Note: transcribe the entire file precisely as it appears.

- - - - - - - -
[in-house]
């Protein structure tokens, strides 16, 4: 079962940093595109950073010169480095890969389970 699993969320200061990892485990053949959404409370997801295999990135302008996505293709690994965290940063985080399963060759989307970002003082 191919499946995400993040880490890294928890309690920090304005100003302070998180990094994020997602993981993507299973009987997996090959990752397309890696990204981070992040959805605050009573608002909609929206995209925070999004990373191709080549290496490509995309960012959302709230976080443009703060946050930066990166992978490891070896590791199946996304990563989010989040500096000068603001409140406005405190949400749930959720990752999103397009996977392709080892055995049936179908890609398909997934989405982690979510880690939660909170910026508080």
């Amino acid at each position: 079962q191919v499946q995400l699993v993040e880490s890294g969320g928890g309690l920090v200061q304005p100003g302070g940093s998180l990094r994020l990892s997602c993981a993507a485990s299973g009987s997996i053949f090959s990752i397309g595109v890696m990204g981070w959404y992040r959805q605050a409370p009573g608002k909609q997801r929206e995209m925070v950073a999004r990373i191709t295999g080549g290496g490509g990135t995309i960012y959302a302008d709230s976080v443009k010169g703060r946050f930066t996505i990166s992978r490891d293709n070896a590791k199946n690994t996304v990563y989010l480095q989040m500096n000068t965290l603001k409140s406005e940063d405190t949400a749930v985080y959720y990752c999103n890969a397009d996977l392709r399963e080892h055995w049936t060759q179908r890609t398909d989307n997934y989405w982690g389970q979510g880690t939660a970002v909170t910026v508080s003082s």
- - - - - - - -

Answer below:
[in-house]
């Protein structure tokens, strides 16, 4: 079962940093595109950073010169480095890969389970 699993969320200061990892485990053949959404409370997801295999990135302008996505293709690994965290940063985080399963060759989307970002003082 191919499946995400993040880490890294928890309690920090304005100003302070998180990094994020997602993981993507299973009987997996090959990752397309890696990204981070992040959805605050009573608002909609929206995209925070999004990373191709080549290496490509995309960012959302709230976080443009703060946050930066990166992978490891070896590791199946996304990563989010989040500096000068603001409140406005405190949400749930959720990752999103397009996977392709080892055995049936179908890609398909997934989405982690979510880690939660909170910026508080």
């Amino acid at each position: 079962q191919v499946q995400l699993v993040e880490s890294g969320g928890g309690l920090v200061q304005p100003g302070g940093s998180l990094r994020l990892s997602c993981a993507a485990s299973g009987s997996i053949f090959s990752i397309g595109v890696m990204g981070w959404y992040r959805q605050a409370p009573g608002k909609q997801r929206e995209m925070v950073a999004r990373i191709t295999g080549g290496g490509g990135t995309i960012y959302a302008d709230s976080v443009k010169g703060r946050f930066t996505i990166s992978r490891d293709n070896a590791k199946n690994t996304v990563y989010l480095q989040m500096n000068t965290l603001k409140s406005e940063d405190t949400a749930v985080y959720y990752c999103n890969a397009d996977l392709r399963e080892h055995w049936t060759q179908r890609t398909d989307n997934y989405w982690g389970q979510g880690t939660a970002v909170t910026v508080s003082s």